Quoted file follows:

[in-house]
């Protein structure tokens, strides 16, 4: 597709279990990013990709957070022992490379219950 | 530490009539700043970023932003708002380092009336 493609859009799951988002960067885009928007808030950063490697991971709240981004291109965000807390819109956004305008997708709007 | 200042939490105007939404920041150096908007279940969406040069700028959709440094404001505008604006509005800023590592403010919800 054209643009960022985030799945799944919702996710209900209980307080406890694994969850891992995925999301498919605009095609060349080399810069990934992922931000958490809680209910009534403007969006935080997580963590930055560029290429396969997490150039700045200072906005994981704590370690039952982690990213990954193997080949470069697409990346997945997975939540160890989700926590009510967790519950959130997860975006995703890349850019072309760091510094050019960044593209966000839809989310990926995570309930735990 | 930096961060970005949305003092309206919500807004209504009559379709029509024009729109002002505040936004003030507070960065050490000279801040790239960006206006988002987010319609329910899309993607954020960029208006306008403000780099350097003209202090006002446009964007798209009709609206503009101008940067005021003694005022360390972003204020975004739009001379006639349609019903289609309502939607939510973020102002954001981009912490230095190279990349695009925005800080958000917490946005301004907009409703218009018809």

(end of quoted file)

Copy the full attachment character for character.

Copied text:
[in-house]
């Protein structure tokens, strides 16, 4: 597709279990990013990709957070022992490379219950 | 530490009539700043970023932003708002380092009336 493609859009799951988002960067885009928007808030950063490697991971709240981004291109965000807390819109956004305008997708709007 | 200042939490105007939404920041150096908007279940969406040069700028959709440094404001505008604006509005800023590592403010919800 054209643009960022985030799945799944919702996710209900209980307080406890694994969850891992995925999301498919605009095609060349080399810069990934992922931000958490809680209910009534403007969006935080997580963590930055560029290429396969997490150039700045200072906005994981704590370690039952982690990213990954193997080949470069697409990346997945997975939540160890989700926590009510967790519950959130997860975006995703890349850019072309760091510094050019960044593209966000839809989310990926995570309930735990 | 930096961060970005949305003092309206919500807004209504009559379709029509024009729109002002505040936004003030507070960065050490000279801040790239960006206006988002987010319609329910899309993607954020960029208006306008403000780099350097003209202090006002446009964007798209009709609206503009101008940067005021003694005022360390972003204020975004739009001379006639349609019903289609309502939607939510973020102002954001981009912490230095190279990349695009925005800080958000917490946005301004907009409703218009018809």